Saturday, August 09, 2008
Autumn (Sonbahar) by Ozcan Almer
Dan Fainaru in Locarno
06 Aug 2008 17:20
Dir: Ozcan Almer. Turkey 2008. 100 mins.
An auspicious debut from Turkish helmer Ozcan Alper, Autumn features a low-key, uneventful story which moves along slowly, offering a sad elegy not just for a pointlessly-lost youth, but a whole set of ideals that have soured – with the plot growing darker and more desperate as the season shifts into winter.
This is more of an intense personal statement than Kim Ki-duk's Spring, Summer, Autumn, Winter and…Spring, but the comparison begs to be made not just because of the title, but because nature here gives the film a powerful dramatic backdrop, and, in the absence of much dialogue, also pushes the narrative along. Festivals will love this, playing as it does into the Turkish arthouse emergence, and specialty play could follow, although admittedly Autumn does have considerable commercial limitations.
Shot in a wild, untamed mountainous region of the North of Turkey, close to the Black Sea and the Georgian border, Autumn uses the stunning primeval landscape, shot at different times of the day and night and in differing conditions, to underline a drama the script seems eager to keep smouldering out of eyesight.
Released from prison after 10 years for demonstrating against the government, with his lungs barely functioning after a series of hunger strikes, Yusuf (Onur Saylak) has nowhere to go but back to his home in a remote village in the mountains. There, he lives in a small wooden shack with his old mother, left alone after the death of his father and the departure of his sister. Falling into an almost catatonic state of apathy, coughing but never revealing the exact state of his health, Yusuf occasionally helps a small boy who occasionally comes around with his homework.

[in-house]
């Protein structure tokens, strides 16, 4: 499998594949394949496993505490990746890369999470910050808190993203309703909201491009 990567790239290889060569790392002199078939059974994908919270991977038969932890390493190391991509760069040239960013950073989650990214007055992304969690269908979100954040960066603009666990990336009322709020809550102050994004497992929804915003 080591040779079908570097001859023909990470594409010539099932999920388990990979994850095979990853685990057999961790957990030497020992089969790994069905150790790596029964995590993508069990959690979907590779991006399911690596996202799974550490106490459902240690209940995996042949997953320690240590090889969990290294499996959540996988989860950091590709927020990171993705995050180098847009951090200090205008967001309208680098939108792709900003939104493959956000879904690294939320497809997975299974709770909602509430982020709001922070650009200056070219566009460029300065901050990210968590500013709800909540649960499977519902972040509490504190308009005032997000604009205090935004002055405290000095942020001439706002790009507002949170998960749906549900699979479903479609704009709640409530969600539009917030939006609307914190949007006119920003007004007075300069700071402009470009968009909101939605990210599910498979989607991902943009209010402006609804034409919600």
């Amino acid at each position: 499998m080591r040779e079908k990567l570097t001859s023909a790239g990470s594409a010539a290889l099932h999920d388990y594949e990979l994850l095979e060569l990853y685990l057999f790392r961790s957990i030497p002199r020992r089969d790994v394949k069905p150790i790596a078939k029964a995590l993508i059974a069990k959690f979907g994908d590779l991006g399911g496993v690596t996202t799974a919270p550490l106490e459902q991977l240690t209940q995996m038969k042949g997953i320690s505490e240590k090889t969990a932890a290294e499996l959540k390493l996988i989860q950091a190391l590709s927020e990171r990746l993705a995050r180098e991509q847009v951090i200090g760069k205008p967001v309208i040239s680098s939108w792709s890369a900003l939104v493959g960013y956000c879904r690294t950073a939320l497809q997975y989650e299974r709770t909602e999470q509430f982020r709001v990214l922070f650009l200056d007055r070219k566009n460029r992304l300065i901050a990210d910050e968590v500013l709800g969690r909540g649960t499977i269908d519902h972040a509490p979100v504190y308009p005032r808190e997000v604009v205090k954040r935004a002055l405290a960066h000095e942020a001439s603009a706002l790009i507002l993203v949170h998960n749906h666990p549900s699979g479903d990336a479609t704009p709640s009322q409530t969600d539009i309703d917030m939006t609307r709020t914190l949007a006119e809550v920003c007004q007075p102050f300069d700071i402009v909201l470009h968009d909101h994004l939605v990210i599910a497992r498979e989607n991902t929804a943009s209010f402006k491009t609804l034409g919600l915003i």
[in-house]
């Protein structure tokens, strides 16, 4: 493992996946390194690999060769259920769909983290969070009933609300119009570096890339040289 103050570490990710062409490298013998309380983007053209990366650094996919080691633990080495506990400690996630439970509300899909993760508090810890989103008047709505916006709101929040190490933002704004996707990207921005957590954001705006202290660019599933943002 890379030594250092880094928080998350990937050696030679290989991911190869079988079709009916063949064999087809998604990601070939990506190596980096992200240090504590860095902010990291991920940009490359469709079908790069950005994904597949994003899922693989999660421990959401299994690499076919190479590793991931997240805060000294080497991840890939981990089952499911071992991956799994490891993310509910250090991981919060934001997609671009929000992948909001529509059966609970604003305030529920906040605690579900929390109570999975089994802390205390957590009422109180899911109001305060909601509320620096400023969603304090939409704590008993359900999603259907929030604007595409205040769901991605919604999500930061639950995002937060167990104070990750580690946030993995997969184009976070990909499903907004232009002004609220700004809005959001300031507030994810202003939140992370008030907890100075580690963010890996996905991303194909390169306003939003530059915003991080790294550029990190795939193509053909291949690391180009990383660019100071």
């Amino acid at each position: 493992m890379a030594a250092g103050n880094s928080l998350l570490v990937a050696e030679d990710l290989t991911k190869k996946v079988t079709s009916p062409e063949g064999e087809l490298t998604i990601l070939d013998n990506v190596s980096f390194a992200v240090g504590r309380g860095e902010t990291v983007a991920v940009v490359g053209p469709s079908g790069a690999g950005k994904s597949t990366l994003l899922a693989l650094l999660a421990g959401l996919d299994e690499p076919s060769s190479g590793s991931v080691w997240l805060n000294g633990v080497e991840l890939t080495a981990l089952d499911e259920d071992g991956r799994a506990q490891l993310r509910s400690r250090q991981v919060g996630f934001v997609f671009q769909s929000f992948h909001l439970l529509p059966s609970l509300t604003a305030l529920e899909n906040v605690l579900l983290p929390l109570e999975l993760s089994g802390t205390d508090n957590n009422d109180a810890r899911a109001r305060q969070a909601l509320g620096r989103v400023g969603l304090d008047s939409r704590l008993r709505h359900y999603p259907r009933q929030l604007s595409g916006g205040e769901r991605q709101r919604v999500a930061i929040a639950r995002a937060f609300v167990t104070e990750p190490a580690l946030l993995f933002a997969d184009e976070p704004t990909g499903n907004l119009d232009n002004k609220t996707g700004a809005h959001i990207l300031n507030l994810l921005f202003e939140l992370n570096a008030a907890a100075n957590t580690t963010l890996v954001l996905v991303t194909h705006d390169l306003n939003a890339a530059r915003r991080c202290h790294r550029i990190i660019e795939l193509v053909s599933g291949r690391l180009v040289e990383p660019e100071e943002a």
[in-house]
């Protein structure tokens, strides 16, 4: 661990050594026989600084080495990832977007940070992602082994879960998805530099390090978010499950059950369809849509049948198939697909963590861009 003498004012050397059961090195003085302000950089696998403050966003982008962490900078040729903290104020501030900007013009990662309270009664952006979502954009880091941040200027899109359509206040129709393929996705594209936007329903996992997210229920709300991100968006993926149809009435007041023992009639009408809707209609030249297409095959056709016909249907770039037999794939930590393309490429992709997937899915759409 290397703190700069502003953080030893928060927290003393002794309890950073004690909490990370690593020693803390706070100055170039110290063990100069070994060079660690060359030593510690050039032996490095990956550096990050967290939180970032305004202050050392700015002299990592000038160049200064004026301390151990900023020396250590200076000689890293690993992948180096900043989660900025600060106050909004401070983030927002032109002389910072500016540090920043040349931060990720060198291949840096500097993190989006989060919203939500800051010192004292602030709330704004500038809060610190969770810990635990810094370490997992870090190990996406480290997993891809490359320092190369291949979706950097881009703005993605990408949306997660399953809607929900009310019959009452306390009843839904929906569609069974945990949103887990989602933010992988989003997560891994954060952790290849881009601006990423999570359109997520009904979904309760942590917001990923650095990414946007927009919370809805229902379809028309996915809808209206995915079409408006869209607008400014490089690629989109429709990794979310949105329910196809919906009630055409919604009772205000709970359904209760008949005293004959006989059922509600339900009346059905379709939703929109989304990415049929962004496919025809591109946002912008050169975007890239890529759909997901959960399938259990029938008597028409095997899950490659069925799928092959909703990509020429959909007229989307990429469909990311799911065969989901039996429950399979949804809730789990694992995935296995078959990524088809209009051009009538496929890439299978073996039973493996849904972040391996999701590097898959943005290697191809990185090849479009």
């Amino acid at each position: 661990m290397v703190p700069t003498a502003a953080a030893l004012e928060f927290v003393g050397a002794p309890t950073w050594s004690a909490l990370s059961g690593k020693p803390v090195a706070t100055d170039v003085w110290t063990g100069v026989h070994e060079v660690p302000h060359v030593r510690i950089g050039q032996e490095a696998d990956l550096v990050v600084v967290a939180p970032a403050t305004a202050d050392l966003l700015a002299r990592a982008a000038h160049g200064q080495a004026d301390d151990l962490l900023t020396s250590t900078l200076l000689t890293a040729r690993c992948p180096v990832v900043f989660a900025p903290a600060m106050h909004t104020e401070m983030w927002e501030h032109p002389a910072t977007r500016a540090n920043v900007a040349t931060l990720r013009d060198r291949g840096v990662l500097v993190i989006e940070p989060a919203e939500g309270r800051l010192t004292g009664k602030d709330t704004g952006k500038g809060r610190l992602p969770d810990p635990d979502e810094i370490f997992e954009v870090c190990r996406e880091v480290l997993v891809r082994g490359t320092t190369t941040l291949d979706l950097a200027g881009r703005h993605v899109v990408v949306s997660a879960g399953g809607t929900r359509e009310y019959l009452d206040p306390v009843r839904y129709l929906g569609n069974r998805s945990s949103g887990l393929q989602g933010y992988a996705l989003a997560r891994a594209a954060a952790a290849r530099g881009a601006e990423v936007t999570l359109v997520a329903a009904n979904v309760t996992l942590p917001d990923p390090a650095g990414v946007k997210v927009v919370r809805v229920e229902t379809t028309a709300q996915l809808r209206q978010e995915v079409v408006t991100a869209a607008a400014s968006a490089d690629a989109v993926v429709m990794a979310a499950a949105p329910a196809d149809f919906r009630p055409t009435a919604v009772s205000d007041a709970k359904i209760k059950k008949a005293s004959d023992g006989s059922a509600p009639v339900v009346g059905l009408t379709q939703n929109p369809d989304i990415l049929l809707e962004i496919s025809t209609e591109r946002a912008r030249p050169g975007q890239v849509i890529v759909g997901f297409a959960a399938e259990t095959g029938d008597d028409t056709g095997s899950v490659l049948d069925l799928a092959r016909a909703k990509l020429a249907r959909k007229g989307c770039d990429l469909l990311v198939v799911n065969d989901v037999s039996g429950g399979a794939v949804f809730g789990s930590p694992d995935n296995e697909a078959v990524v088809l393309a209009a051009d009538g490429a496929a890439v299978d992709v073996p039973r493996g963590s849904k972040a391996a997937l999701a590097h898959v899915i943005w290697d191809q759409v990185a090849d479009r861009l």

Yusuf's only friend is Mikhail, the married village carpenter, who has never mustered enough courage to look for something better elsewhere. He soon discovers that all his rebellious university comrades have all settled down and forgotten their youthful idealism.
One day he meets Eka (Megi Koboladze), a woman who has come across the border from nearby Batum to work as a prostitute and send some money home to her mother and the child she left behind. A strange, mostly mute relationship is established between the two of them. He reminds her of heroes in the Russian novels she loves to read, and their sadly laconic encounters end one night in something that might be called an act of love or perhaps just a mutual act of mercy.
Beyond the personal tragedy of a man who has nothing to look forward to there is also, lurking in the shadows but pretty easy to see, the bitter deception of the socialist dream.
Viewers unprepared to constantly read between lines here are sure to be irked by Autumn's slow, undemonstrative pace. Mighty natural scenery compensates for much of the inactivity, helping to establish the mood, and if occasional flashbacks into Yusuf's city past do jar the pastoral atmosphere, they are sparingly and effectively used. The acting, as everything else, is kept on the minimalist side; implying rather than showing emotions.
Production companies/international sales
Kuzey Film Productions
+90 212 252 3605
F. Sercan Akar
Director of photography